Citing concerns about the potential liability for small businesses, Gov. Jerry Brown on Friday vetoed legislation to expand unpaid leave for new parents to bond with their children.
“As I understand, an amendment was offered that would allow an employee and employer to pursue mediation prior to a lawsuit being brought,” Brown wrote in his veto message. “I believe this is a viable option that should be explored by the author.”
Senate Bill 654, by Sen. Hannah-Beth Jackson, D-Santa Barbara, would have required businesses with at least 20 employees to offer workers six weeks of protected leave within the first year of a child’s birth, adoption or foster care placement. Workers also would have been guaranteed to maintain their health coverage during that time. They will still be eligible for the state’s paid family leave program offering partial wage replacement.
Existing job protections apply only to employees at businesses with 50 or more employees. The expansion would have covered another 6 percent of businesses and up to 2.7 million more workers, or 16 percent of the California workforce.
The bill advanced through the Legislature in the final weeks of session along largely partisan lines, despite opposition by the California Chamber of Commerce, which slapped it with the dreaded “job killer” label.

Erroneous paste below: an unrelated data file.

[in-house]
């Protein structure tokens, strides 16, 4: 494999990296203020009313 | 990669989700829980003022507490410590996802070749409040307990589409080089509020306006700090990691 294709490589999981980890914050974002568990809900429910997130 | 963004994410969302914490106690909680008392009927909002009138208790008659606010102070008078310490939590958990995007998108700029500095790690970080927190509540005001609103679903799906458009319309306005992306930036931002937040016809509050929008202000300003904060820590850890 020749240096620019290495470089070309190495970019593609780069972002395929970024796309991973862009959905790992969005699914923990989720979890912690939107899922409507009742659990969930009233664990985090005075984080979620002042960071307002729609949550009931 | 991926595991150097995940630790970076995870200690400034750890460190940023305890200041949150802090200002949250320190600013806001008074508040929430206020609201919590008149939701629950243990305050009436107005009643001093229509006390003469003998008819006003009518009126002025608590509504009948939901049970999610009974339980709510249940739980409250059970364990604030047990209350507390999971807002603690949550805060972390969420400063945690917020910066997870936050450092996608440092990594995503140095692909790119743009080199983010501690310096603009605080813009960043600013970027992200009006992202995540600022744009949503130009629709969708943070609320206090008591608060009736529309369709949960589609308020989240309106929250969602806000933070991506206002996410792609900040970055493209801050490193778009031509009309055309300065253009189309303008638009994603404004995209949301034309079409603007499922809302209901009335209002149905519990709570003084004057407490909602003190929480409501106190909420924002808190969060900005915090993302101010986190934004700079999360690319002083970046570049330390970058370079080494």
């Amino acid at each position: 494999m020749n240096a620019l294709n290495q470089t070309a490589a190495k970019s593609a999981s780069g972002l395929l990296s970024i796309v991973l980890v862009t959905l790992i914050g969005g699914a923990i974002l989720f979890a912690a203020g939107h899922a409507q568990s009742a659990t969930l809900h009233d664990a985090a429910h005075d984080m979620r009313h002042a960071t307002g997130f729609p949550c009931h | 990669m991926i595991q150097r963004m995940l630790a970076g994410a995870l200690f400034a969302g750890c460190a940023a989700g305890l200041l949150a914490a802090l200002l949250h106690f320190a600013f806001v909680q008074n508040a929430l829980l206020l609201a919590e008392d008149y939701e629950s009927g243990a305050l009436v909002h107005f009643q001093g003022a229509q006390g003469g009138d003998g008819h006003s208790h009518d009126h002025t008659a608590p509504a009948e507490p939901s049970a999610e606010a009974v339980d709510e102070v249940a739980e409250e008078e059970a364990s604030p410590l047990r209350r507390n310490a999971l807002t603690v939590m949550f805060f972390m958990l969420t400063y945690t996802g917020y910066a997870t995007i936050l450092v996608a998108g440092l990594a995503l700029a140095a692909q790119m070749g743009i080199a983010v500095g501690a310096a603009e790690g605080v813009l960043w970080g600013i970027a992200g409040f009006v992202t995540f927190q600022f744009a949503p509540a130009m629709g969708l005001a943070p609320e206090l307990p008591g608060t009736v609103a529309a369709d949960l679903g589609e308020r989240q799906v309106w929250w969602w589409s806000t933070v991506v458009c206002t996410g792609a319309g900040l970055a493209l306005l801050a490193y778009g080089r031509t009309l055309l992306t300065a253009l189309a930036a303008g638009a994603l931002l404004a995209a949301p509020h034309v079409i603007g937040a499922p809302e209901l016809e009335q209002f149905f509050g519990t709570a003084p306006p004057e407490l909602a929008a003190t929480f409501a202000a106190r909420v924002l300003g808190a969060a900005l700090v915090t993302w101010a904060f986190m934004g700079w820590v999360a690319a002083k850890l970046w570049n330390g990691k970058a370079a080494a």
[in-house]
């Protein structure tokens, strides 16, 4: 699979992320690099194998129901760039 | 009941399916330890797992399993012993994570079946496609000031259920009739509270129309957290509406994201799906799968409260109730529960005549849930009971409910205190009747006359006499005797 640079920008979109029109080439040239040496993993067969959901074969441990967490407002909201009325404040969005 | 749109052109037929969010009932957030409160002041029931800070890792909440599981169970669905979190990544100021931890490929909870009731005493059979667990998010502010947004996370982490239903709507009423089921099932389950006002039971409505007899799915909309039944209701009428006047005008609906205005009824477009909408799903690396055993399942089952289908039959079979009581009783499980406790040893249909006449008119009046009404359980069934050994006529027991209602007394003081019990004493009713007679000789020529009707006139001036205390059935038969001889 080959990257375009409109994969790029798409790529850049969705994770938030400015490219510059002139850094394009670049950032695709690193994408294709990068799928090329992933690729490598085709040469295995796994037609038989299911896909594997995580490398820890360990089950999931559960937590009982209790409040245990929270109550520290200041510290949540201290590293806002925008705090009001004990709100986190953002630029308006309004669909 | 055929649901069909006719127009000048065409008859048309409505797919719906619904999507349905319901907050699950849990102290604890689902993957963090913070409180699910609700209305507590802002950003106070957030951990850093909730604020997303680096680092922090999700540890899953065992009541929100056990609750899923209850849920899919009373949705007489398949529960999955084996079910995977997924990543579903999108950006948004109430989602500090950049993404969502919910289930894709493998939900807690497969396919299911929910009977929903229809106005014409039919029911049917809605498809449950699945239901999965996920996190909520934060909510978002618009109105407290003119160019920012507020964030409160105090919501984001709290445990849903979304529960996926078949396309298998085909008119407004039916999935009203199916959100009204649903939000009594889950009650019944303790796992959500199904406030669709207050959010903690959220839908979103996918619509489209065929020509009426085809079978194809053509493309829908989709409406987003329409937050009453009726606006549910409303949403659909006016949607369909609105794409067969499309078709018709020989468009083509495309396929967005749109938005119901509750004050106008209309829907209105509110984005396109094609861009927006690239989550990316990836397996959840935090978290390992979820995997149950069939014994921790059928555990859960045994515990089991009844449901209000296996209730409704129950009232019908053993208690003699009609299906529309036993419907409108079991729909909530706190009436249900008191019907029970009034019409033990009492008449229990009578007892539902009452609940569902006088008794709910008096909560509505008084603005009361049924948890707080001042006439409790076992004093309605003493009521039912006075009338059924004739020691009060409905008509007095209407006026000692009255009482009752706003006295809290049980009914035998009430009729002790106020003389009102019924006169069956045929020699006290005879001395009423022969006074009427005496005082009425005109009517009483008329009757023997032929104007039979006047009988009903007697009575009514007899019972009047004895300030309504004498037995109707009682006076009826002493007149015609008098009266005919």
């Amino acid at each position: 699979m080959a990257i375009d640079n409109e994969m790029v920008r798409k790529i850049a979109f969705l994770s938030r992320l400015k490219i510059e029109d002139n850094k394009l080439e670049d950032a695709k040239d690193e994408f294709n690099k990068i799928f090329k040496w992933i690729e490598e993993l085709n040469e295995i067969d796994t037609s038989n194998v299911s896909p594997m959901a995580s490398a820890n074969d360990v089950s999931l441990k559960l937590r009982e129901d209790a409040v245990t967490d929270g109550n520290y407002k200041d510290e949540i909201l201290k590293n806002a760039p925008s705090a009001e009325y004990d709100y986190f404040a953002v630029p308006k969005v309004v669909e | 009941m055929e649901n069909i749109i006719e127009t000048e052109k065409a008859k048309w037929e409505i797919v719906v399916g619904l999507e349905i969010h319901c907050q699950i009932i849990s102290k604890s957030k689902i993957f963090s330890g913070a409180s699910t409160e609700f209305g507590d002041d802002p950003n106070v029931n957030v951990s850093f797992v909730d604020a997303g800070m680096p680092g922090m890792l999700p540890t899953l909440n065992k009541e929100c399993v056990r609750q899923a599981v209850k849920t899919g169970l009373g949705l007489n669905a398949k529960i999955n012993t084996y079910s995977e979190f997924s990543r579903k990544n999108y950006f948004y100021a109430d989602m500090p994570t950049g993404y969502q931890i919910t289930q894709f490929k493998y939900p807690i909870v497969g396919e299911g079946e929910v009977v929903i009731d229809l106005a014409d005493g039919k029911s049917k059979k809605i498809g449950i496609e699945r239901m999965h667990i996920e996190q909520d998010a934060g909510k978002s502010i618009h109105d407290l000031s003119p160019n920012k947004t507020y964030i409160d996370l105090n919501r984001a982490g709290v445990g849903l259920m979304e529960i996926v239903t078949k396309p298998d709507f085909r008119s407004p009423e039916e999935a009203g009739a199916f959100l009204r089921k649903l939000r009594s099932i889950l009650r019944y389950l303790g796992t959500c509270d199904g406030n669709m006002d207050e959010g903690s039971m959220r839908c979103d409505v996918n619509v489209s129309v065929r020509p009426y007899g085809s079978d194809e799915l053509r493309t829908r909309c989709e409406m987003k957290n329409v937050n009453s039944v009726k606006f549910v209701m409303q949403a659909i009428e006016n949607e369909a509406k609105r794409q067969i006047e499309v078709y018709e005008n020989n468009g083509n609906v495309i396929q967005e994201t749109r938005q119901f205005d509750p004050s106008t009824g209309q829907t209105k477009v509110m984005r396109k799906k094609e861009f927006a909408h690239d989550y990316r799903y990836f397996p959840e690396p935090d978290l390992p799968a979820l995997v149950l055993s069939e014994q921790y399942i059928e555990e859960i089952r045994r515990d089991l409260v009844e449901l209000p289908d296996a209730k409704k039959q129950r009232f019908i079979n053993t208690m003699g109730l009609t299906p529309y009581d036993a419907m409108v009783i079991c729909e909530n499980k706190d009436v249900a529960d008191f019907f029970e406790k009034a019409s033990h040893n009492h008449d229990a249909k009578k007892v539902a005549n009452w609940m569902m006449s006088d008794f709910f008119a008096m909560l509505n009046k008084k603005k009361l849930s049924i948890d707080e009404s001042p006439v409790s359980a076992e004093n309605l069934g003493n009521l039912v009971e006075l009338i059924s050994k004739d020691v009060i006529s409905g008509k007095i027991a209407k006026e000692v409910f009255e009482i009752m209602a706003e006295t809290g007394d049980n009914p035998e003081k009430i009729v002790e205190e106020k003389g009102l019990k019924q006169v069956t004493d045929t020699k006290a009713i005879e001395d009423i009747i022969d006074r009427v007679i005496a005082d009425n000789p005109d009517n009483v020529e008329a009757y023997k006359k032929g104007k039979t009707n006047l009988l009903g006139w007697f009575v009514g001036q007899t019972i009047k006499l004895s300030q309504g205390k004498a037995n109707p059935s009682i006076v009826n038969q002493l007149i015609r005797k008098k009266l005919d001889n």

Business groups argued that the new mandate would overwhelm small employers and warned that it would lead to lawsuits, while family organizations said it was needed for low-wage earners who don’t take advantage of the state’s paid family leave program for fear losing their jobs.
SB 654 is the second Jackson bill expanding unpaid family leave that Brown has vetoed in the last two years. In a statement, she said she was “deeply disappointed” and would continue to “advance this important issue in the future.”
“This bill would have corrected an inequity in current law that leaves millions of new parents without the ability to take advantage of the Paid Family Leave Program they already pay into without the fear they could lose their jobs if they do,” she said. “I believe everyone deserves the basic right to take time off to care for a newborn.”
The policy took a circuitous root to the governor’s desk.
In June, another version of the measure appeared to fall victim to the Capitol’s typical personal rivalries: After Jackson and other women lawmakers called on Assemblyman Roger Hernández, D-Baldwin Park, to take a leave of absence over domestic violence allegations, he killed her measure in the Assembly committee he chaired.